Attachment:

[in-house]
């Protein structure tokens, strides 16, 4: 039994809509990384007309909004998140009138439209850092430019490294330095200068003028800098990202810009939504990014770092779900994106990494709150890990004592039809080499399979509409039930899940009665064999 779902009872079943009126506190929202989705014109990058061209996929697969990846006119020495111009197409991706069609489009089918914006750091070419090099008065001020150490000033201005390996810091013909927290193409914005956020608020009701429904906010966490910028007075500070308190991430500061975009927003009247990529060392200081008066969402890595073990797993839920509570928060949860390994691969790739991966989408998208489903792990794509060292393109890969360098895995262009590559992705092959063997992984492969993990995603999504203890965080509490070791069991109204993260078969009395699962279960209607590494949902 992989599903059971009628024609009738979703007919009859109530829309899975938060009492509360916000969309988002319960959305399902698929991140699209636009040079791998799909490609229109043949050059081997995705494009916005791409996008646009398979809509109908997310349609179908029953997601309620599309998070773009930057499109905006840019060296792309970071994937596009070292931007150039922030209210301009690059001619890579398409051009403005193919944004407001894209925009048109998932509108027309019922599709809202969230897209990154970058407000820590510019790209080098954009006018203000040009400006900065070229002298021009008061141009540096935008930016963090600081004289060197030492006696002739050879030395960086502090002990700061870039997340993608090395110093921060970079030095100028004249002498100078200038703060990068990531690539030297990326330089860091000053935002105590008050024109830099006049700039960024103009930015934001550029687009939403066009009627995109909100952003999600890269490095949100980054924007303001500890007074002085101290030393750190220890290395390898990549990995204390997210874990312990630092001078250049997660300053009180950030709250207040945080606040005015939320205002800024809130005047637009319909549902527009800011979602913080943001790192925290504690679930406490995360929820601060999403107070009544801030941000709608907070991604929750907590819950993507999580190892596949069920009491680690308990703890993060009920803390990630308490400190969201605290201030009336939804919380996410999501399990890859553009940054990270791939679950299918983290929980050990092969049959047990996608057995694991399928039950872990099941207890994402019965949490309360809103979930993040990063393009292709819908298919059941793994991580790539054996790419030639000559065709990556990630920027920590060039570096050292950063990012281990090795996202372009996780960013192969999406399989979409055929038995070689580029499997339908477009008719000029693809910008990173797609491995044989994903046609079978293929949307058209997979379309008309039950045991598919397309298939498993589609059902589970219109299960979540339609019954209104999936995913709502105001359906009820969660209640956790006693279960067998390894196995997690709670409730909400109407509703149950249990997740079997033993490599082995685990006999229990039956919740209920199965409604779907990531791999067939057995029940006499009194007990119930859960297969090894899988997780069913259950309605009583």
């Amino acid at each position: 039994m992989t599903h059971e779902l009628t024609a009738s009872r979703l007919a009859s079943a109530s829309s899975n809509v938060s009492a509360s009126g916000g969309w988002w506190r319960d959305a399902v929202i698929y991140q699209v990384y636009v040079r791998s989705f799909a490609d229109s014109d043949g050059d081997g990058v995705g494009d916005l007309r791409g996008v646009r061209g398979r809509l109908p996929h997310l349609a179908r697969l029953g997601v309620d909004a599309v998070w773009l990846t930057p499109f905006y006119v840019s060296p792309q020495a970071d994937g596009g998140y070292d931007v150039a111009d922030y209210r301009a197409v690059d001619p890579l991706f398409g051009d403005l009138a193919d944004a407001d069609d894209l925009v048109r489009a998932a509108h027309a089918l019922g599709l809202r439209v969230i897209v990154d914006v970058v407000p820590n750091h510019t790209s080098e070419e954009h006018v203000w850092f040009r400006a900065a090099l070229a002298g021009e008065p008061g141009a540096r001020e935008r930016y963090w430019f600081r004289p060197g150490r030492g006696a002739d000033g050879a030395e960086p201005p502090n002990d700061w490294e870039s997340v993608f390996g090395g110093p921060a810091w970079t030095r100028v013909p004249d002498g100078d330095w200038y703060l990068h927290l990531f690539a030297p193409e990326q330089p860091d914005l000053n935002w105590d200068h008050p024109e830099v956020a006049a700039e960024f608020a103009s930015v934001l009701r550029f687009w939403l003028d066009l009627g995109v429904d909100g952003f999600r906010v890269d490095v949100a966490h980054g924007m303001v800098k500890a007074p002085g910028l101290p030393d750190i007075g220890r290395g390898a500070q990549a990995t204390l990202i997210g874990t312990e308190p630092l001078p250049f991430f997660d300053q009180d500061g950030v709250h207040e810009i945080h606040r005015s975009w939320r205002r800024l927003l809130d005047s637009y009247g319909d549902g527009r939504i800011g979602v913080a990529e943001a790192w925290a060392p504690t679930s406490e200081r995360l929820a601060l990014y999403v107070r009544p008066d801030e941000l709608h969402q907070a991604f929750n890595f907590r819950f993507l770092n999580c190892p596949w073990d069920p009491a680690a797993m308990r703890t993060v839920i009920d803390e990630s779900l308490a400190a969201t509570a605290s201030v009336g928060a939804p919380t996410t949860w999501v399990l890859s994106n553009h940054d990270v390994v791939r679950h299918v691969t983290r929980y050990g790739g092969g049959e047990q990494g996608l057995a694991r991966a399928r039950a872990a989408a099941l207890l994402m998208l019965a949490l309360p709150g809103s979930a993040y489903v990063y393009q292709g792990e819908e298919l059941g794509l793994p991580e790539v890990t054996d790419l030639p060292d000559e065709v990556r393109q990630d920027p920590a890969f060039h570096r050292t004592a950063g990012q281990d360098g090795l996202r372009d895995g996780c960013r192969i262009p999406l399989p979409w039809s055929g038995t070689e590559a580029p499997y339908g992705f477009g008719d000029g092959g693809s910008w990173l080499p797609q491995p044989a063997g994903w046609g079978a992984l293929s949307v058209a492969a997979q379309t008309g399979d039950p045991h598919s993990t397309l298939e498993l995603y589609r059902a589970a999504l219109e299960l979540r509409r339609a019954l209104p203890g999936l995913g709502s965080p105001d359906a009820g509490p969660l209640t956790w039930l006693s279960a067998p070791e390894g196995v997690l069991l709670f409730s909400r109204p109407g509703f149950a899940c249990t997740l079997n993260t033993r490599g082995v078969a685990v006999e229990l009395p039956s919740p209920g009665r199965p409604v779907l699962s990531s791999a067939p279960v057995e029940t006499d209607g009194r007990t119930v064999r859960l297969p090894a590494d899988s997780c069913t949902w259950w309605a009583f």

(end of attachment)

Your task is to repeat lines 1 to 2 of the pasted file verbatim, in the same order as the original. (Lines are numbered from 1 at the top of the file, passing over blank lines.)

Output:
[in-house]
């Protein structure tokens, strides 16, 4: 039994809509990384007309909004998140009138439209850092430019490294330095200068003028800098990202810009939504990014770092779900994106990494709150890990004592039809080499399979509409039930899940009665064999 779902009872079943009126506190929202989705014109990058061209996929697969990846006119020495111009197409991706069609489009089918914006750091070419090099008065001020150490000033201005390996810091013909927290193409914005956020608020009701429904906010966490910028007075500070308190991430500061975009927003009247990529060392200081008066969402890595073990797993839920509570928060949860390994691969790739991966989408998208489903792990794509060292393109890969360098895995262009590559992705092959063997992984492969993990995603999504203890965080509490070791069991109204993260078969009395699962279960209607590494949902 992989599903059971009628024609009738979703007919009859109530829309899975938060009492509360916000969309988002319960959305399902698929991140699209636009040079791998799909490609229109043949050059081997995705494009916005791409996008646009398979809509109908997310349609179908029953997601309620599309998070773009930057499109905006840019060296792309970071994937596009070292931007150039922030209210301009690059001619890579398409051009403005193919944004407001894209925009048109998932509108027309019922599709809202969230897209990154970058407000820590510019790209080098954009006018203000040009400006900065070229002298021009008061141009540096935008930016963090600081004289060197030492006696002739050879030395960086502090002990700061870039997340993608090395110093921060970079030095100028004249002498100078200038703060990068990531690539030297990326330089860091000053935002105590008050024109830099006049700039960024103009930015934001550029687009939403066009009627995109909100952003999600890269490095949100980054924007303001500890007074002085101290030393750190220890290395390898990549990995204390997210874990312990630092001078250049997660300053009180950030709250207040945080606040005015939320205002800024809130005047637009319909549902527009800011979602913080943001790192925290504690679930406490995360929820601060999403107070009544801030941000709608907070991604929750907590819950993507999580190892596949069920009491680690308990703890993060009920803390990630308490400190969201605290201030009336939804919380996410999501399990890859553009940054990270791939679950299918983290929980050990092969049959047990996608057995694991399928039950872990099941207890994402019965949490309360809103979930993040990063393009292709819908298919059941793994991580790539054996790419030639000559065709990556990630920027920590060039570096050292950063990012281990090795996202372009996780960013192969999406399989979409055929038995070689580029499997339908477009008719000029693809910008990173797609491995044989994903046609079978293929949307058209997979379309008309039950045991598919397309298939498993589609059902589970219109299960979540339609019954209104999936995913709502105001359906009820969660209640956790006693279960067998390894196995997690709670409730909400109407509703149950249990997740079997033993490599082995685990006999229990039956919740209920199965409604779907990531791999067939057995029940006499009194007990119930859960297969090894899988997780069913259950309605009583």